Well, Monday it is. But, today’s #MondayHero will make it feel less like a December Monday and and more like a Saturday in July. The lightheartedness and levity of his voice deliver a “summer in the winter” type of vibe; however, with all of his Christmas covers and slow-moving ballads he undoubtedly sounds great at any time of the year, and in any setting. So without further ado, Rhythm & Boots’ feature of the week is one of the kings of country, Mr. Alan Jackson.
With thirty-five number one country hits, two Grammy Awards, and over 80 million records sold, the 59-year-old Jackson has been one of the biggest names in the country music scene since the early ‘90s, and his presence in the industry has never wavered. To this date he has released over twenty studio albums, including a few Christmas and gospel albums, and he has also written numerous hit tracks for other artists, including ‘90s country powerhouse, Randy Travis.
As a kid growing up in Newnan, Georgia, Alan was never the biggest music fan, but was eventually influenced to start a band after hearing the music of Hank Williams Jr. and other country artists of the 1970s and ‘80s. After finally moving to Nashville with his wife in his late twenties, he befriended country legend Glen Campbell, released his first few records, and saw almost immediate success. He admits that while he originally thought he’d be lucky to have a career of maybe five good years, he couldn’t be more grateful of the success that his music has had more than 25 years later.
Since releasing his first single “Blue Blooded Woman” in 1989, Jackson has not only released dozens of successful records but has also done very well both as a nationwide touring act and as a branding endorsement figure. In addition to headlining numerous record-promoting tours since becoming a country music icon in the early ‘90s, he has had sponsorship deals with the likes of Cracker Barrel restaurants, Ford trucks, NAPA Auto Parts, Miller Lite beer, and Fruit of the Loom underwear.
Jackson’s country music career spanning almost three decades is as multifaceted as it is impressive. Aside from being a modern king of country music who specializes in everything from quick honky-tonk grooves to slow ballads and political anthems, Jackson has a definitive impact on numerous other aspects of pop culture. It’s safe to say that in 2017, Alan Jackson is not just a successful country artist, but a global country phenomenon.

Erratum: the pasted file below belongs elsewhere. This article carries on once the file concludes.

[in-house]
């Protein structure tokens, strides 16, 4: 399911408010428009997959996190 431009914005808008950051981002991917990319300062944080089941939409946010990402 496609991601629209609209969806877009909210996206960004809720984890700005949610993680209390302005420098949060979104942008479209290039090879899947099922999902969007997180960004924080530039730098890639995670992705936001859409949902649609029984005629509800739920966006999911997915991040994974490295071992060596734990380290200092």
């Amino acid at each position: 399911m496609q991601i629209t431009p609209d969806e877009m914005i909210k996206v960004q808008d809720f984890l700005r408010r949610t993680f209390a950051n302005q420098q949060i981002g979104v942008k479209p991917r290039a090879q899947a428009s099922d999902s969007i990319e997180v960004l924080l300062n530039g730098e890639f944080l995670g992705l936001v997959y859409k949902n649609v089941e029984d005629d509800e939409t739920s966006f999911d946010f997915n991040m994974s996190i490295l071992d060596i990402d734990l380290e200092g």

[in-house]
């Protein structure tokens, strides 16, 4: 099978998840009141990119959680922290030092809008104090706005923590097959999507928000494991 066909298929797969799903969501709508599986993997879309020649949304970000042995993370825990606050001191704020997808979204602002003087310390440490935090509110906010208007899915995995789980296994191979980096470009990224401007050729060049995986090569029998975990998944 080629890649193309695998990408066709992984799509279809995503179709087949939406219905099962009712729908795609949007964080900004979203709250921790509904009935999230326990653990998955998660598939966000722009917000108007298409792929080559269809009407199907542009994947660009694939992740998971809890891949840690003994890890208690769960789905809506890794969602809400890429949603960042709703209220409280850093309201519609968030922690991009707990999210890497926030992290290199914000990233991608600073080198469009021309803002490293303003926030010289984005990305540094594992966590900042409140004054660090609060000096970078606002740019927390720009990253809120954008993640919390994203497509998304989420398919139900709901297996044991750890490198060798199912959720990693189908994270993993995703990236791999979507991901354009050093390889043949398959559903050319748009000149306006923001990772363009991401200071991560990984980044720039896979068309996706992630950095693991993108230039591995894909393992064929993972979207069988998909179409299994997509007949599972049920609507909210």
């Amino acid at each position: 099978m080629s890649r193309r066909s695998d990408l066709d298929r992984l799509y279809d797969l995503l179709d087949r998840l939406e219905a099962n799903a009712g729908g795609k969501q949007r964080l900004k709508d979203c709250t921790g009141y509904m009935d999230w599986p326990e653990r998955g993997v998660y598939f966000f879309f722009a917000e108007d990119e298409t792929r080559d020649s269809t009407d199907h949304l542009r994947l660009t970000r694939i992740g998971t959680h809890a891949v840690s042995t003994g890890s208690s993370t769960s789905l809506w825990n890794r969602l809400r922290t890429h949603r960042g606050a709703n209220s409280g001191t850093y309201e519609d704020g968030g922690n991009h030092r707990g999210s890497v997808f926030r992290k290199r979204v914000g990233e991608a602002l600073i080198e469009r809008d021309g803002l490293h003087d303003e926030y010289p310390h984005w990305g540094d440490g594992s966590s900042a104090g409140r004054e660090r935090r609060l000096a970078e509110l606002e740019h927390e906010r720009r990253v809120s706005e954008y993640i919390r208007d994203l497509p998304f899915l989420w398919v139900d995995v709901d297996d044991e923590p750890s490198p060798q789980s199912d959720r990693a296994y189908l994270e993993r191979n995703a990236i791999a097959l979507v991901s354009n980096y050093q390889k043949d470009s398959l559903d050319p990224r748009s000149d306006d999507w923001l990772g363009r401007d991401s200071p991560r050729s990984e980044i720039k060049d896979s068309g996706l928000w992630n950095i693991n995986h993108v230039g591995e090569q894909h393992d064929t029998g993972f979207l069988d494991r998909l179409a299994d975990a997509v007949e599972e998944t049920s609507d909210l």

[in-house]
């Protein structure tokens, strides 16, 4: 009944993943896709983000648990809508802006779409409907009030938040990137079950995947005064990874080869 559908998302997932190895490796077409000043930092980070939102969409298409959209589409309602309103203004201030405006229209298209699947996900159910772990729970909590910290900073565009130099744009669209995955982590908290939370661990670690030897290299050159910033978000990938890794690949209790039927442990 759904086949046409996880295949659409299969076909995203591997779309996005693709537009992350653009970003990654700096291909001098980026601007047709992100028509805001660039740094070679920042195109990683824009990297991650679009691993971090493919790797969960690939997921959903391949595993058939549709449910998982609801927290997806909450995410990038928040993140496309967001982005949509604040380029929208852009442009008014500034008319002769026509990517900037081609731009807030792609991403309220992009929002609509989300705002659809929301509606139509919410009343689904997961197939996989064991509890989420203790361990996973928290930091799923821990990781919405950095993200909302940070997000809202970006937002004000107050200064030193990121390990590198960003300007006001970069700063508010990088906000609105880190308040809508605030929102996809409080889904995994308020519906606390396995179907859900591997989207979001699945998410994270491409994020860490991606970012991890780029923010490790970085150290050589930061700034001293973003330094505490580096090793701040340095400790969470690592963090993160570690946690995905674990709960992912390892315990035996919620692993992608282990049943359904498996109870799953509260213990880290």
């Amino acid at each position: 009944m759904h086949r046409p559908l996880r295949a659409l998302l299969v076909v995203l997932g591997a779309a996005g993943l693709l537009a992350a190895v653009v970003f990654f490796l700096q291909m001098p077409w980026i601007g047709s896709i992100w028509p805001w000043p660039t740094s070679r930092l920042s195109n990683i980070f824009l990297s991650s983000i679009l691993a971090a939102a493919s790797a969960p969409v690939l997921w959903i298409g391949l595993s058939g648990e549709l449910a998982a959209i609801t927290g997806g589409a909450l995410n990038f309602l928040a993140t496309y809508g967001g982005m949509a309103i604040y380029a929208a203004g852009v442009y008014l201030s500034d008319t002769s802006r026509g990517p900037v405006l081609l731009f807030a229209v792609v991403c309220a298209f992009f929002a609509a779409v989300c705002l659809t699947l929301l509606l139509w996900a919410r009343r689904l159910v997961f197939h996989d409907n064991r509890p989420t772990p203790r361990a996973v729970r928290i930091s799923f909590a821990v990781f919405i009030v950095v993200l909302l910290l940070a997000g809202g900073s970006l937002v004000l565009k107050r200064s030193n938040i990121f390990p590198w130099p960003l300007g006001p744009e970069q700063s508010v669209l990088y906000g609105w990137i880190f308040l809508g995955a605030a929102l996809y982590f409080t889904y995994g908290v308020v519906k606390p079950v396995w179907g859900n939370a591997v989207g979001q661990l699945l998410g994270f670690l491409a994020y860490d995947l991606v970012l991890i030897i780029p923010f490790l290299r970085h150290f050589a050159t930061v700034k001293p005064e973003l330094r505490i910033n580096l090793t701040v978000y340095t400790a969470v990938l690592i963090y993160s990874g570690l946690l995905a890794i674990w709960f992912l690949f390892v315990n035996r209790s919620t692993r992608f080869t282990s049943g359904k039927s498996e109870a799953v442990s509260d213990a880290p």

Need an easy way to listen to Alan Jackson? Click here to access your personalized AJ playlist on Spotify, brought to you by Rhythm & Boots.
In the meantime, let’s dive into four of Alan’s must-know tunes:
- “Drive (For Daddy Gene)” (2002) – Without a doubt my favorite Alan Jackson song, this track is the perfect framework for nostalgia, the classic AJ sound, and good ol’ fashioned fun. Written by Alan in honor of his late father Eugene Jackson, the song takes the listener through relatable memories from Alan’s childhood directly from his point of view. While listening, it’s impossible not to think of those unique and cherished times that everybody shares with their parents and loved ones growing up, and learning to drive a car (or a boat for that matter!) is one of the most defining moments of young adulthood. In terms of lyrical content and musical expression, this is one of the most genuinely AJ songs out there.
- “Don’t Rock The Jukebox” (1991) – One of Jackson’s oldest hits, this song portrays another side of his musical versatility — honky-tonk country-western mixed with Elvis Presley rock’n’roll. While paying homage to his friend George Jones, he whispers and wails his way through the song and keeps time perfectly with the rhythm section. Grab a hat, some Wranglers, and a pair of boots and hit the dance floor running.
- “Where Were You (When the World Stopping Turning)” (2001) – Immediately following the tragedy on Sept. 11, 2001, America was in a state of anguish and confusion. Singers and songwriters from all genres of music utilized songwriting as a method of both coping and comprehension, and Jackson’s reactionary tune was the defining country music response to the tragedy. Its poignant and visceral nature highlights Alan’s vocals as the main element of the song, and the lyrics are able to pull any person right back into that grieving moment in American history. This song is an absolute must-listen in the Jackson library, and when you do, definitely bring some tissues.
- “It’s 5 O’Clock Somewhere (feat. Jimmy Buffett)” (2003) – The ultimate beach party anthem (featuring the necessary steel drums), this song delivers the legendary Jimmy Buffett on the last verse and chorus, and sprung up to #1 on the country charts and peaked at #17 on the Billboard Hot 100 in its day. Billboard ranked it as the #3 country song of the 2000s, and it even won a CMA Award for Vocal Event of the Year. Being that today’s Monday, this should probably be the first middle and last Alan Jackson song you listen to today, and then make your lunch break last all afternoon because hey, it’s five o’clock somewhere!
Curious to see what Alan is up to? Check out his website here and social media below!
Also, watch this poignant, must-see video of Alan singing his good friend George Jones’ most popular song “He Stopped Loving Her Today” back in 2013 at George’s funeral hosted by The Grand Ole Opry.